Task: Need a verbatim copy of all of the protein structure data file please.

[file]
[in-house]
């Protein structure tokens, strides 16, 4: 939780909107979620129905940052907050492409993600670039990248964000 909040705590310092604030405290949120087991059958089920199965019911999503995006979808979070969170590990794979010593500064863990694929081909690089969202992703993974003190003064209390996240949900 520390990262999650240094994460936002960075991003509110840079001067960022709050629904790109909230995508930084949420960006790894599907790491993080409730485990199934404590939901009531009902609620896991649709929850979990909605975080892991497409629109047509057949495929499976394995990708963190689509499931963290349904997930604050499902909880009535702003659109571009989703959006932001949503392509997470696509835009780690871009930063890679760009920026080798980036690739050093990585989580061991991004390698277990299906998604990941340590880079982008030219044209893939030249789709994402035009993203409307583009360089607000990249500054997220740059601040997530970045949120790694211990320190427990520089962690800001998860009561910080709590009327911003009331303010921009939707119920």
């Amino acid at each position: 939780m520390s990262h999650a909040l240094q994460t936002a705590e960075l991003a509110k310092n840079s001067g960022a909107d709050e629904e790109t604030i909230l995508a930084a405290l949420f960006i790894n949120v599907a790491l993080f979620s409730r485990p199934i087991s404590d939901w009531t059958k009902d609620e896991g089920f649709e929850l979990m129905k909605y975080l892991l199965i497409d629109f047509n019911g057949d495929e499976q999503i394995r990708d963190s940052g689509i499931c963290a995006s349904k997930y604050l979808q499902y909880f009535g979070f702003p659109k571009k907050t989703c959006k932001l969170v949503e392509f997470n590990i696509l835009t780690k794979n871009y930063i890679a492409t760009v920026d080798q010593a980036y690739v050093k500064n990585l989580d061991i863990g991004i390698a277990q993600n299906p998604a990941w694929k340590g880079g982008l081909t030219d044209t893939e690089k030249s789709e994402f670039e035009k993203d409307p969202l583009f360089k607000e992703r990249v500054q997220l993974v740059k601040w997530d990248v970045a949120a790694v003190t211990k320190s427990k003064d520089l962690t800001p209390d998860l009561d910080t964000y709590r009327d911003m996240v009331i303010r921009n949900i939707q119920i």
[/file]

[in-house]
């Protein structure tokens, strides 16, 4: 939780909107979620129905940052907050492409993600670039990248964000 909040705590310092604030405290949120087991059958089920199965019911999503995006979808979070969170590990794979010593500064863990694929081909690089969202992703993974003190003064209390996240949900 520390990262999650240094994460936002960075991003509110840079001067960022709050629904790109909230995508930084949420960006790894599907790491993080409730485990199934404590939901009531009902609620896991649709929850979990909605975080892991497409629109047509057949495929499976394995990708963190689509499931963290349904997930604050499902909880009535702003659109571009989703959006932001949503392509997470696509835009780690871009930063890679760009920026080798980036690739050093990585989580061991991004390698277990299906998604990941340590880079982008030219044209893939030249789709994402035009993203409307583009360089607000990249500054997220740059601040997530970045949120790694211990320190427990520089962690800001998860009561910080709590009327911003009331303010921009939707119920």
């Amino acid at each position: 939780m520390s990262h999650a909040l240094q994460t936002a705590e960075l991003a509110k310092n840079s001067g960022a909107d709050e629904e790109t604030i909230l995508a930084a405290l949420f960006i790894n949120v599907a790491l993080f979620s409730r485990p199934i087991s404590d939901w009531t059958k009902d609620e896991g089920f649709e929850l979990m129905k909605y975080l892991l199965i497409d629109f047509n019911g057949d495929e499976q999503i394995r990708d963190s940052g689509i499931c963290a995006s349904k997930y604050l979808q499902y909880f009535g979070f702003p659109k571009k907050t989703c959006k932001l969170v949503e392509f997470n590990i696509l835009t780690k794979n871009y930063i890679a492409t760009v920026d080798q010593a980036y690739v050093k500064n990585l989580d061991i863990g991004i390698a277990q993600n299906p998604a990941w694929k340590g880079g982008l081909t030219d044209t893939e690089k030249s789709e994402f670039e035009k993203d409307p969202l583009f360089k607000e992703r990249v500054q997220l993974v740059k601040w997530d990248v970045a949120a790694v003190t211990k320190s427990k003064d520089l962690t800001p209390d998860l009561d910080t964000y709590r009327d911003m996240v009331i303010r921009n949900i939707q119920i």